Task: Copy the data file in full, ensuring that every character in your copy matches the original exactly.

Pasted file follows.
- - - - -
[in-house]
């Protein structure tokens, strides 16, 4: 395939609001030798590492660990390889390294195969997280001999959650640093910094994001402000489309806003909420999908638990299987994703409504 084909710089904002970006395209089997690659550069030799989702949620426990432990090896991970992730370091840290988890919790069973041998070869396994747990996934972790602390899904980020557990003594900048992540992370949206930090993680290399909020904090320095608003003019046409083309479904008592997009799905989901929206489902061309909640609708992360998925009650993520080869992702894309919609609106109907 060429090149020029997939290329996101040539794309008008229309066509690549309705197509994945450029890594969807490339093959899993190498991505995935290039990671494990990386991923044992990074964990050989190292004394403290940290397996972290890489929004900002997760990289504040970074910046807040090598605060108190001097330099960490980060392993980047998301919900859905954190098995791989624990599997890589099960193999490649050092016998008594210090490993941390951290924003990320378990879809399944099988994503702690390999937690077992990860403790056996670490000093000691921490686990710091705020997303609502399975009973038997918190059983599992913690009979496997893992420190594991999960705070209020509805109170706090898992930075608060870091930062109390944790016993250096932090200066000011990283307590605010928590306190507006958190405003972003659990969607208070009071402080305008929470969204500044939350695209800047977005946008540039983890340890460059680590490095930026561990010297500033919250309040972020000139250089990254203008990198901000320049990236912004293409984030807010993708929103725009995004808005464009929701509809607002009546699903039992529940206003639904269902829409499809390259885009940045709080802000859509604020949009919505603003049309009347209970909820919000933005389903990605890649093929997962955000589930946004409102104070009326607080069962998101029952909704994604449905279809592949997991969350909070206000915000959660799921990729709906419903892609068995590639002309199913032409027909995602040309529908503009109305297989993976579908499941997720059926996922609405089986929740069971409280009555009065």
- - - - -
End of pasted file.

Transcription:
[in-house]
């Protein structure tokens, strides 16, 4: 395939609001030798590492660990390889390294195969997280001999959650640093910094994001402000489309806003909420999908638990299987994703409504 084909710089904002970006395209089997690659550069030799989702949620426990432990090896991970992730370091840290988890919790069973041998070869396994747990996934972790602390899904980020557990003594900048992540992370949206930090993680290399909020904090320095608003003019046409083309479904008592997009799905989901929206489902061309909640609708992360998925009650993520080869992702894309919609609106109907 060429090149020029997939290329996101040539794309008008229309066509690549309705197509994945450029890594969807490339093959899993190498991505995935290039990671494990990386991923044992990074964990050989190292004394403290940290397996972290890489929004900002997760990289504040970074910046807040090598605060108190001097330099960490980060392993980047998301919900859905954190098995791989624990599997890589099960193999490649050092016998008594210090490993941390951290924003990320378990879809399944099988994503702690390999937690077992990860403790056996670490000093000691921490686990710091705020997303609502399975009973038997918190059983599992913690009979496997893992420190594991999960705070209020509805109170706090898992930075608060870091930062109390944790016993250096932090200066000011990283307590605010928590306190507006958190405003972003659990969607208070009071402080305008929470969204500044939350695209800047977005946008540039983890340890460059680590490095930026561990010297500033919250309040972020000139250089990254203008990198901000320049990236912004293409984030807010993708929103725009995004808005464009929701509809607002009546699903039992529940206003639904269902829409499809390259885009940045709080802000859509604020949009919505603003049309009347209970909820919000933005389903990605890649093929997962955000589930946004409102104070009326607080069962998101029952909704994604449905279809592949997991969350909070206000915000959660799921990729709906419903892609068995590639002309199913032409027909995602040309529908503009109305297989993976579908499941997720059926996922609405089986929740069971409280009555009065």